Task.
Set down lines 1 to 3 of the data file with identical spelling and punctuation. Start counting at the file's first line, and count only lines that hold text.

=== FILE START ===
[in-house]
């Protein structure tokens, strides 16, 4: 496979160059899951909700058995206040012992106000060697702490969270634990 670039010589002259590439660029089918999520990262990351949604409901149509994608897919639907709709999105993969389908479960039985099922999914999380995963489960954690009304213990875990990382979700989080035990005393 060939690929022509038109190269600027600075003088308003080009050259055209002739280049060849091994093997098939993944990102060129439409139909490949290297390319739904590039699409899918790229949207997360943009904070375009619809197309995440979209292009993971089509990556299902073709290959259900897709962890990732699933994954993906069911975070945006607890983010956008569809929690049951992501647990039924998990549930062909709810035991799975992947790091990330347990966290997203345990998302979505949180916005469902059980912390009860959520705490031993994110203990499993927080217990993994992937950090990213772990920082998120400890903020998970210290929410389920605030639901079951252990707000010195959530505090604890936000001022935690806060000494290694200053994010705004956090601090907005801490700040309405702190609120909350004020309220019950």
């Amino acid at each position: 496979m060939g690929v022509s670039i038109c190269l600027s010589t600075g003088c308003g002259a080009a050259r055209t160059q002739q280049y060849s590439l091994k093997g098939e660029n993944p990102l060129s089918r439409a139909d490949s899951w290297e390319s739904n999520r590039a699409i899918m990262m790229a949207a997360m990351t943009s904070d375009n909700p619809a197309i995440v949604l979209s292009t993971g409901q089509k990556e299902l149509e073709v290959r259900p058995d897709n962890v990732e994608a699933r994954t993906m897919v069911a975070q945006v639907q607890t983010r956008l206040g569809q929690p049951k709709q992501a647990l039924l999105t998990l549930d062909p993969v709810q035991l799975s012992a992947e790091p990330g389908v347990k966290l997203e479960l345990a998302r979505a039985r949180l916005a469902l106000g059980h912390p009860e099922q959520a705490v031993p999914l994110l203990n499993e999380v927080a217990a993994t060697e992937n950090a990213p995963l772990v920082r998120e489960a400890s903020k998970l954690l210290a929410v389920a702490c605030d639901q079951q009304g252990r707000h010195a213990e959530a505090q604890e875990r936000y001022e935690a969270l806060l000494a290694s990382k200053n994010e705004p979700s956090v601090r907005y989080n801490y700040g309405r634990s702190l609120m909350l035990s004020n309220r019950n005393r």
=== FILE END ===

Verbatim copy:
[in-house]
């Protein structure tokens, strides 16, 4: 496979160059899951909700058995206040012992106000060697702490969270634990 670039010589002259590439660029089918999520990262990351949604409901149509994608897919639907709709999105993969389908479960039985099922999914999380995963489960954690009304213990875990990382979700989080035990005393 060939690929022509038109190269600027600075003088308003080009050259055209002739280049060849091994093997098939993944990102060129439409139909490949290297390319739904590039699409899918790229949207997360943009904070375009619809197309995440979209292009993971089509990556299902073709290959259900897709962890990732699933994954993906069911975070945006607890983010956008569809929690049951992501647990039924998990549930062909709810035991799975992947790091990330347990966290997203345990998302979505949180916005469902059980912390009860959520705490031993994110203990499993927080217990993994992937950090990213772990920082998120400890903020998970210290929410389920605030639901079951252990707000010195959530505090604890936000001022935690806060000494290694200053994010705004956090601090907005801490700040309405702190609120909350004020309220019950």
């Amino acid at each position: 496979m060939g690929v022509s670039i038109c190269l600027s010589t600075g003088c308003g002259a080009a050259r055209t160059q002739q280049y060849s590439l091994k093997g098939e660029n993944p990102l060129s089918r439409a139909d490949s899951w290297e390319s739904n999520r590039a699409i899918m990262m790229a949207a997360m990351t943009s904070d375009n909700p619809a197309i995440v949604l979209s292009t993971g409901q089509k990556e299902l149509e073709v290959r259900p058995d897709n962890v990732e994608a699933r994954t993906m897919v069911a975070q945006v639907q607890t983010r956008l206040g569809q929690p049951k709709q992501a647990l039924l999105t998990l549930d062909p993969v709810q035991l799975s012992a992947e790091p990330g389908v347990k966290l997203e479960l345990a998302r979505a039985r949180l916005a469902l106000g059980h912390p009860e099922q959520a705490v031993p999914l994110l203990n499993e999380v927080a217990a993994t060697e992937n950090a990213p995963l772990v920082r998120e489960a400890s903020k998970l954690l210290a929410v389920a702490c605030d639901q079951q009304g252990r707000h010195a213990e959530a505090q604890e875990r936000y001022e935690a969270l806060l000494a290694s990382k200053n994010e705004p979700s956090v601090r907005y989080n801490y700040g309405r634990s702190l609120m909350l035990s004020n309220r019950n005393r």